Thinking About Starting A Grails 3 Tutorial

I was at the Austin Groovy and Grails User Group this past week. The speaker was Ken Kousen. I am seeing a pattern with the No Fluff Just Stuff Speakers: they are all really smart guys who tell the same jokes year after year.

Ken Kousen said that he has run into some gotchas with Grails 3, and that the docs are not up to date. He said Grails 3 needs a book, and he doesn’t see one coming out any time soon. A lot of the Groovy and Grails authors either have just finished books and don’t want to go through the grinder again right away.

I have been thinking for a couple of years of making a Grails tutorial, sort of like a Hartl tutorial for Grails. Perhaps it is time to get it started. If I did this, it would only exist online.

I have also thought about making a quick Ratpack tutorial. It would be nice if there was a linear set of steps to make a CRUD app. It’s nice to know some theory, but sometimes I wish projects would make it easier to help newbies get through a “Hello, World”.

I have to think about it. I might be biting off more than I can chew.

You’re welcome.

Some Groovy Threading

There is an example of using threads with Groovy in Venkat’s book.

He uses the GDK extension to Thread and calls Thread.start. I wondered if the main thread would wait until the started thread completed, and what would happen if you started another thread.

I made some changes, and ran it.

Here is my class:

package info.shelfunit.venkat.ch07

class BetterThreadExample {
    
    def printThreadInfo( msg ) {
        println "$msg" 
    }
    
    def doStuff() {
        sleep( 5000 )
        printThreadInfo 'Main'
        println "Main is ${Thread.currentThread().name}"
        Thread.start {
            def name = Thread.currentThread().name
            printThreadInfo "AA Started: ${name}"
            sleep( 3000 ) 
            println "AA Interrupted 1" 
            sleep( 1000 )
            println "AA IN started"
            sleep( 3000 )
            println "AA still in started"
            println "AA Finished Started"
        }
        
        Thread.start( 'Second' ) {
            def name = Thread.currentThread().name
            printThreadInfo "BB Started Daemon: ${name}"
            sleep( 5000 ) 
            println "BB Interrupted 2" 
            sleep( 1000 )
            println "BB in second thread"
            sleep( 1000 )
            println "BB Finished Started Daemon"
        }
        println "At the end in main"
    }
      static void main( String[] args ) { 
          def bte = new BetterThreadExample()
          bte.doStuff()
      } // end method main

}

Here is the result:

Main
Main is main
At the end in main
AA Started: Thread-1
BB Started Daemon: Second
AA Interrupted 1
AA IN started
BB Interrupted 2
BB in second thread
BB Finished Started Daemon
AA still in started
AA Finished Started

 

So the main thread gets to its last statement pretty quickly. The two threads run simultaneously. I already knew this, but it’s good to review threads every now and then.

I was always intimidated by threading and concurrent  programming. Maybe it’s not too bad in Groovy.

You’re welcome.

2015-05-25 Tweets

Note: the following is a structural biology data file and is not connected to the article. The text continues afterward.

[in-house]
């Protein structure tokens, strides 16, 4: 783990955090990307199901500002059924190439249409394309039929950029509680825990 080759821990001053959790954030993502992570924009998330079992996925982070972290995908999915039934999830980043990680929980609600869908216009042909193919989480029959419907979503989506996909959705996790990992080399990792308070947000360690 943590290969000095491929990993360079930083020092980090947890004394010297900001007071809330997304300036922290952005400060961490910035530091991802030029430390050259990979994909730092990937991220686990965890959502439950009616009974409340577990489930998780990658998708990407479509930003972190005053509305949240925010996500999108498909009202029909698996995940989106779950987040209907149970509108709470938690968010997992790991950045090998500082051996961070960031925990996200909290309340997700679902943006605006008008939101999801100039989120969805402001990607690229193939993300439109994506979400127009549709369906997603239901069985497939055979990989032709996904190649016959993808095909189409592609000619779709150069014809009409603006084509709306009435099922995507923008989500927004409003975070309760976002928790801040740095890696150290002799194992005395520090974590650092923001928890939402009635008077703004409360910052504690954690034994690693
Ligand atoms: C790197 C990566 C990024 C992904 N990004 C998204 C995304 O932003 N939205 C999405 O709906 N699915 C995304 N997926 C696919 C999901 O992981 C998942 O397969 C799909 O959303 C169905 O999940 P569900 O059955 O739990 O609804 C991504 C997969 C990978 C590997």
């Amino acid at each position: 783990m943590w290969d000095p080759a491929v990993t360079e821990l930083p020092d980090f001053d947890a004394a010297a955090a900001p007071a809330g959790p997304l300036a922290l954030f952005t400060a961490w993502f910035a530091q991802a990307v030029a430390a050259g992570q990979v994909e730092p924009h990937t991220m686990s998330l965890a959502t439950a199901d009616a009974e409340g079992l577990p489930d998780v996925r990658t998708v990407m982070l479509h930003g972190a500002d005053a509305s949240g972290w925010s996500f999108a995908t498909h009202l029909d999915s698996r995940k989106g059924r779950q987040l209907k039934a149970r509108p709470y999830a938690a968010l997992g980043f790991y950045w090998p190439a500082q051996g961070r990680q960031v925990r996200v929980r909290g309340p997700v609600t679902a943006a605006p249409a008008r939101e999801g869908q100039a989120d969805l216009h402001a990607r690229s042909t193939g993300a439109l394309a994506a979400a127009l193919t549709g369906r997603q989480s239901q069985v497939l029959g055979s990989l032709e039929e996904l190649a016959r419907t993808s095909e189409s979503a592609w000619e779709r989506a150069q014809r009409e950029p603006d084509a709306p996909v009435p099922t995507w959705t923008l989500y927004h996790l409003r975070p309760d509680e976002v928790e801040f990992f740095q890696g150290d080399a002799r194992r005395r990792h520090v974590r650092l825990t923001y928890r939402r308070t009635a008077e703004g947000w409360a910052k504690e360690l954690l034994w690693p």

Groovy Validator: Ready For Public Consumption

I think the Groovy Validators are ready for public consumption, at least as ready as they’ll ever be.

The basic idea is to allow you to use the same sort of constraints you get with Grails domain objects and use them in Groovy. The main difference is this uses annotations, and Grails uses static blocks.

I have tested them with POGOs, using final and mutable fields, and with immutable objects. Everything seems to work as intended.

Here is the README for the project:

This project has a few annotations that validate fields in POGOs, sort of like Grails constraints.

I will attempt to make some annotations for properties in Groovy.

Here is a POGO:

package info.shelfunit.properties.sample

class Book {

    int pages
    String title
    int year
}

It’s clean, and has no getters and setters. But what I do not like is there is no validation for your data. What if you want your String to be between 10 and 20 characters? What if you want your int field to be more than 100? And what’s to stop some dingo from trying to create a book object with less than 0 pages?

So I made some annotations that can do some validation for you.

package info.shelfunit.properties.sample

import validation.IntAnnotation
import validation.StringAnnotation

class Book {

    @IntAnnotation( minValue = 30, maxValue = 400, throwEx = false )
    def pages
    @StringAnnotation( minLength = 5, maxLength = 20, regEx = /^.*?[Gg]roovy.*$/  )
    String title
    int year
}

For POGOs, if a numeric field is declared as “def”, it will become null if the argument does not meet the validation constraints. If it is declared as a primitive, it will be set to 0 if the argument does not meet the validation constraints.

This project can also validate fields in immutable objects. In addition to using the annotations for the fields, you annotate the class with ImmutableValidator:

package info.shelfunit.properties.sample.immutable

import validation.ImmutableValidator
import validation.IntAnnotation
import validation.LongAnnotation
import validation.StringAnnotation

@ImmutableValidator
class ImmutableObject002 {
    @StringAnnotation( minLength = 5, maxLength = 10 )
    String firstString
    @IntAnnotation( minValue = 10, maxValue = 100 )
    int firstInt
    @LongAnnotation( maxValue = 100L, divisorSet = [ 5L, 7L ] )